Why and How Should the Libor Be Reformed?

Rosa Abrantes-Metz, Jul 17, 2012

Over the last year, large-scale investigations have been launched around the world on allegations of possible collusion and manipulation of the London Interbank Offered Rate (“Libor”). Late in June this year, Barclays agreed to pay $452 million dollars on its conduct related to these allegations, in a settlement involving U.S. and U.K. regulatory agencies.

The Libor has been called “the world’s most important number.” It is the primary benchmark for global short-term interest rates; the Libor is used as the basis for settlement of interest rate contracts on many of the world’s major futures and options exchanges as well as most over-the-counter and lending transactions, and other financial instruments. It is estimated to benchmark payments on several hundreds of trillions of dollars worth of financial instruments.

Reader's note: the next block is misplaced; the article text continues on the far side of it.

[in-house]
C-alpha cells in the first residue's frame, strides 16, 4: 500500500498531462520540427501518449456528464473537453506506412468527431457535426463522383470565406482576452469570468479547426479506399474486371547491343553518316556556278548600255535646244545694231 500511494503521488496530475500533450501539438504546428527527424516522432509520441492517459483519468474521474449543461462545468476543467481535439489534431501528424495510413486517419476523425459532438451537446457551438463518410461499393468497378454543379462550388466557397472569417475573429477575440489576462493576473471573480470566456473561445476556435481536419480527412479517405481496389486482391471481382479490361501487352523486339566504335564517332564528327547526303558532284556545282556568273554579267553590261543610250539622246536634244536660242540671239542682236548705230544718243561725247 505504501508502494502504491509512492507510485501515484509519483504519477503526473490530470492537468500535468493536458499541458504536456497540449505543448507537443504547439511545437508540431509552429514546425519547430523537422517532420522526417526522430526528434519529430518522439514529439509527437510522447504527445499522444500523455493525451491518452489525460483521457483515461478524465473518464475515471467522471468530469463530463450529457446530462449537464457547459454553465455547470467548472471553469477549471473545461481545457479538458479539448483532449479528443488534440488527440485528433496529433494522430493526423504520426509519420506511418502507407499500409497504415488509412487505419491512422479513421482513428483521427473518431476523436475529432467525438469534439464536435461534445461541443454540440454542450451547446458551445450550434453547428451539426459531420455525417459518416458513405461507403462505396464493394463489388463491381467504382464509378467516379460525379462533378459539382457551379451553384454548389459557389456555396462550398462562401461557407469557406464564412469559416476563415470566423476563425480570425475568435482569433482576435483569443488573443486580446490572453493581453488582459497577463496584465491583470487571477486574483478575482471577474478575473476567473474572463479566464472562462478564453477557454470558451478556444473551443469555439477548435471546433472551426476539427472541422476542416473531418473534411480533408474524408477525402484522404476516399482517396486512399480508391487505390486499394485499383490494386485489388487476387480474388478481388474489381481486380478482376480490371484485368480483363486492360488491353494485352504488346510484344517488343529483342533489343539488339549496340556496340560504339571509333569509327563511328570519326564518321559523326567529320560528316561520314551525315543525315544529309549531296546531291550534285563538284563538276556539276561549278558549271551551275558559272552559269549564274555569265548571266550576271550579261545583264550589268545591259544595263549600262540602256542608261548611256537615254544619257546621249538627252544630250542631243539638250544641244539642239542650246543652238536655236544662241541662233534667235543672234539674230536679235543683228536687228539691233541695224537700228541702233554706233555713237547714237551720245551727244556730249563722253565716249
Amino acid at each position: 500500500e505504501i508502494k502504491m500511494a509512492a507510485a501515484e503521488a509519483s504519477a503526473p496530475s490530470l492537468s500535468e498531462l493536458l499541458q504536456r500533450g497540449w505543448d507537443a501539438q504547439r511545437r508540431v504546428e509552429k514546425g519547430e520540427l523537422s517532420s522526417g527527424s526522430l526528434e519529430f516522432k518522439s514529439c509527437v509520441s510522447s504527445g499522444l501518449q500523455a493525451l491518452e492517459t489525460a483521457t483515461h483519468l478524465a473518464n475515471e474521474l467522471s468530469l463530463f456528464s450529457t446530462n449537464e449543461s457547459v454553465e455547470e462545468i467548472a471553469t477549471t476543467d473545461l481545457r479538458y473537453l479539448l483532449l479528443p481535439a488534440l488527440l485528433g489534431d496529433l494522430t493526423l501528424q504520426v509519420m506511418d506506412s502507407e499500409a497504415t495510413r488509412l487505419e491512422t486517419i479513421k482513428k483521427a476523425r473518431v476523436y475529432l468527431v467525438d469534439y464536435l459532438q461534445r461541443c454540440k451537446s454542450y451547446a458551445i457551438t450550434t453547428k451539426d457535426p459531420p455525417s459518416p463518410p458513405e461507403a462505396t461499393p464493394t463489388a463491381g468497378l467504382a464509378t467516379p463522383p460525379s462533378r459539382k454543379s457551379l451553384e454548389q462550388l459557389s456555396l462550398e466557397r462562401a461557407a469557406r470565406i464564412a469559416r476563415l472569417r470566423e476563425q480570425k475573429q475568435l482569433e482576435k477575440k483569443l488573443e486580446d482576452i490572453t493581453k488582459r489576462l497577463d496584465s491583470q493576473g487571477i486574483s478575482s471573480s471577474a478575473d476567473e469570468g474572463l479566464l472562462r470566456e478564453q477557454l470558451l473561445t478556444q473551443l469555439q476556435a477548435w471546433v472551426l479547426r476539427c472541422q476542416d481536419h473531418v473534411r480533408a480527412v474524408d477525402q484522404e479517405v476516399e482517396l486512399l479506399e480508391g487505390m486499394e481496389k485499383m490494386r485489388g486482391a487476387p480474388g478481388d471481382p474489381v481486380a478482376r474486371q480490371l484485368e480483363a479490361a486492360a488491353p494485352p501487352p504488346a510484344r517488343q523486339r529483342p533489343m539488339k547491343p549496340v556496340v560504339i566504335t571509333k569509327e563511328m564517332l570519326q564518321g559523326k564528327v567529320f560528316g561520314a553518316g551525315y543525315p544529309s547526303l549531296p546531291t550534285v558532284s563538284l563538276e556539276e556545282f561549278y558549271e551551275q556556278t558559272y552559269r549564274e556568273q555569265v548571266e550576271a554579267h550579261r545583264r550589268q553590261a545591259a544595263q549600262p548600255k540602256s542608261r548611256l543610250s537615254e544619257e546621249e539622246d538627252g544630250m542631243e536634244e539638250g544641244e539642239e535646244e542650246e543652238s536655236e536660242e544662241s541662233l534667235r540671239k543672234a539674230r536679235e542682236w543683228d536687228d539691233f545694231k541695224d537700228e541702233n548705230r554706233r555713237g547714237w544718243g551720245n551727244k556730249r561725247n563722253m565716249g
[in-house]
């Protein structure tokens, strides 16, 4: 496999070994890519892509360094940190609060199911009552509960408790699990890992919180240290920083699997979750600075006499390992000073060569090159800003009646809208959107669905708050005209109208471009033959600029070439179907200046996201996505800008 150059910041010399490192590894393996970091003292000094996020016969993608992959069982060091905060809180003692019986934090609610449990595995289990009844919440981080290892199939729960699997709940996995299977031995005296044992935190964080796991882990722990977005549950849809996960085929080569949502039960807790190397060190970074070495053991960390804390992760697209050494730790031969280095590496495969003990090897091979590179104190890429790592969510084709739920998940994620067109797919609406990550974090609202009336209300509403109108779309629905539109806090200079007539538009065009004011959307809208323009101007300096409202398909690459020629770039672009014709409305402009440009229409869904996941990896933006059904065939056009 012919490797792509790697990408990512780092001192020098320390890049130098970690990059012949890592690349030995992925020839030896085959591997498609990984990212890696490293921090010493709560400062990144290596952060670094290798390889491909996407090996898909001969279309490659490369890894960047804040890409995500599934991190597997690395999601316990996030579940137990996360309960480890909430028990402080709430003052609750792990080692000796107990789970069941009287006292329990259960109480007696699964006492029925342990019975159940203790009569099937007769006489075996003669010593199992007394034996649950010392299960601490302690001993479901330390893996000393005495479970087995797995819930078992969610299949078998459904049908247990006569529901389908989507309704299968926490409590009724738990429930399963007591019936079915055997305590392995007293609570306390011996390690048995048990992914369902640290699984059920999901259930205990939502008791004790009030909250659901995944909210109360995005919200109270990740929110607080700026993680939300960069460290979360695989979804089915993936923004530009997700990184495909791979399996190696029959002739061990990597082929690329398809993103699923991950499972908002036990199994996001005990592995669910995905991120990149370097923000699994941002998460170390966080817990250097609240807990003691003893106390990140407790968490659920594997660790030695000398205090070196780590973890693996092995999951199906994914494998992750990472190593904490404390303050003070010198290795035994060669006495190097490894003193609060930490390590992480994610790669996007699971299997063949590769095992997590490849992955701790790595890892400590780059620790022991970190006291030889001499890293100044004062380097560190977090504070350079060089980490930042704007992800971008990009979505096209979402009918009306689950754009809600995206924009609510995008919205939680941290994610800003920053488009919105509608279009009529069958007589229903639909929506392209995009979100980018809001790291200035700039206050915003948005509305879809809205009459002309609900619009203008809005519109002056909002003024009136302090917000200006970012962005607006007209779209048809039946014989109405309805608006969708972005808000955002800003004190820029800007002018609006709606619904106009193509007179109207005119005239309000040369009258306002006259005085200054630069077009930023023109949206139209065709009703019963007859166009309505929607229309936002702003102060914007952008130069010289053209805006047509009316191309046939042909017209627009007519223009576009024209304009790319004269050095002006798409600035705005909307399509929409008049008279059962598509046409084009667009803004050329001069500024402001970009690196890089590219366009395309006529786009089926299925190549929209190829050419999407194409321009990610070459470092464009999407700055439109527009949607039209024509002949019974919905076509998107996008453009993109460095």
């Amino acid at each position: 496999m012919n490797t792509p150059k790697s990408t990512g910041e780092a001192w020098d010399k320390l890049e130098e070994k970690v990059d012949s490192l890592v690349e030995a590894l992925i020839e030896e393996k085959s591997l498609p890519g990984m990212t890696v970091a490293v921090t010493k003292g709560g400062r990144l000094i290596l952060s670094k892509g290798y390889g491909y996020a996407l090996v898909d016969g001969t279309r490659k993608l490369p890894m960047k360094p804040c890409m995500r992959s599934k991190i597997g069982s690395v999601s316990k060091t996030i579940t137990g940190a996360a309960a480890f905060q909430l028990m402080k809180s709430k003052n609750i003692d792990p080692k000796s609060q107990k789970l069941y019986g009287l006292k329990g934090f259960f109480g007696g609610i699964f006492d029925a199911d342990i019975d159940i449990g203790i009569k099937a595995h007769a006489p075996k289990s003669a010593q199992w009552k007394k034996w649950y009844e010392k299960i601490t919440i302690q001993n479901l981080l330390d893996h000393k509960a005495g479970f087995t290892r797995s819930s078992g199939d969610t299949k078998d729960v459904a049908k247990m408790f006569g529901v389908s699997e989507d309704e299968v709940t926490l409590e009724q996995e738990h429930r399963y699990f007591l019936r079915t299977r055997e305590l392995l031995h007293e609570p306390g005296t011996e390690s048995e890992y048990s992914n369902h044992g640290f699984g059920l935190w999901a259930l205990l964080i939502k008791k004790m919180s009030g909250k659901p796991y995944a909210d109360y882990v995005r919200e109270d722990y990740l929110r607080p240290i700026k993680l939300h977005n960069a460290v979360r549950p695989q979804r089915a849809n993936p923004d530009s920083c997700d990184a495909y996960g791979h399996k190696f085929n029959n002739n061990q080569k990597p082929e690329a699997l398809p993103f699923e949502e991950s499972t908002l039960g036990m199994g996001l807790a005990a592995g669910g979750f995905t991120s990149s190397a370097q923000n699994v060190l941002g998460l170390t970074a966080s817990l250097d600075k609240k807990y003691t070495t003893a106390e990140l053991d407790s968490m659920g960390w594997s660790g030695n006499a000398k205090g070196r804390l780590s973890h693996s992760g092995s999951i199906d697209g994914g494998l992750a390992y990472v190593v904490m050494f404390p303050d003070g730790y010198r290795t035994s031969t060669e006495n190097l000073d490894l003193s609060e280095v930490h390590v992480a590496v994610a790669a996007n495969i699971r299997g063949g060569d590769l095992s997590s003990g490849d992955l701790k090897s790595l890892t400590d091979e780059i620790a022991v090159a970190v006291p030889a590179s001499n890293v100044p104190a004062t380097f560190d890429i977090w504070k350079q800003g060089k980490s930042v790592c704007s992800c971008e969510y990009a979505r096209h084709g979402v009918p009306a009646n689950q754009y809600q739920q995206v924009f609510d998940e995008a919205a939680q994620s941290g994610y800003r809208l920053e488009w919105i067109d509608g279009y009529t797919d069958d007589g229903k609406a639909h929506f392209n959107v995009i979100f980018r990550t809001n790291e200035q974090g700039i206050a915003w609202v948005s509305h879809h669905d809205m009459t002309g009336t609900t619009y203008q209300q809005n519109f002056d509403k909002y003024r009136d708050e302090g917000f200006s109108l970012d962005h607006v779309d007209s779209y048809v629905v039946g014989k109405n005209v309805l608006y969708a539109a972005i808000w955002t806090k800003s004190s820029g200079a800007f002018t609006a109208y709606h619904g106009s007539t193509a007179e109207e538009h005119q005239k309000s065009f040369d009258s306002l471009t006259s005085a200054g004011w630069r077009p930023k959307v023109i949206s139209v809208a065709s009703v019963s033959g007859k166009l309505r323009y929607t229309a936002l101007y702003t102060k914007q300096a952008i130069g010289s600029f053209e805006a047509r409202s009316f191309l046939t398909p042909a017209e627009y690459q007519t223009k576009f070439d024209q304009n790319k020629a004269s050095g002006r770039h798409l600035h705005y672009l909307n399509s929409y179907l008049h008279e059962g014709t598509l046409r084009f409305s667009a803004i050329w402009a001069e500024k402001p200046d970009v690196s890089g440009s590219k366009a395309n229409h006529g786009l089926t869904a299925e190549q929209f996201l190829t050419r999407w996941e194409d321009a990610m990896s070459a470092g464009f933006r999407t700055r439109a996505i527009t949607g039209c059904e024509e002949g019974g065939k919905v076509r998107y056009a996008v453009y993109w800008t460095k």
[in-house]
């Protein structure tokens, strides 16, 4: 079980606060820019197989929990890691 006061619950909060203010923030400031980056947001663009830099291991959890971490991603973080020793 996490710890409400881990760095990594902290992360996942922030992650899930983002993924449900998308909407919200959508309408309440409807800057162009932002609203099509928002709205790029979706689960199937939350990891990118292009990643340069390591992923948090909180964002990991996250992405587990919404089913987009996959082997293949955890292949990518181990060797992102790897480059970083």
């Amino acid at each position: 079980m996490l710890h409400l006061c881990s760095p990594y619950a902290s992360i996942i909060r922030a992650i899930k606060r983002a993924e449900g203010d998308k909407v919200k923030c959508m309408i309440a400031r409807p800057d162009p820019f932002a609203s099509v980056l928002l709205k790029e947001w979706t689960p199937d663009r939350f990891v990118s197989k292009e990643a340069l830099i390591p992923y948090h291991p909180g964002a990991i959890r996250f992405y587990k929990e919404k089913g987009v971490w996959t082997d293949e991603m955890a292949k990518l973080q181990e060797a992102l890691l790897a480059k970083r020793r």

The Libor is supposed to measure the rate at which large banks can borrow unsecured funds from other banks at various short-term maturities, and for a variety of currencies. The U.S. dollar-denominated Libor (“U.S. dollar Libor”), for example, is set as follows: On a daily basis, 16 participating banks surveyed by the British Bankers Association (“BBA”) and submit sealed quotes which answer: “[a]t what rate could you borrow funds, were you to do so by asking for and then accepting interbank offers in a reasonable market size just prior to 11:00 a.m. London time?” The Libor is then computed by averaging the middle eight quotes, disregardin…


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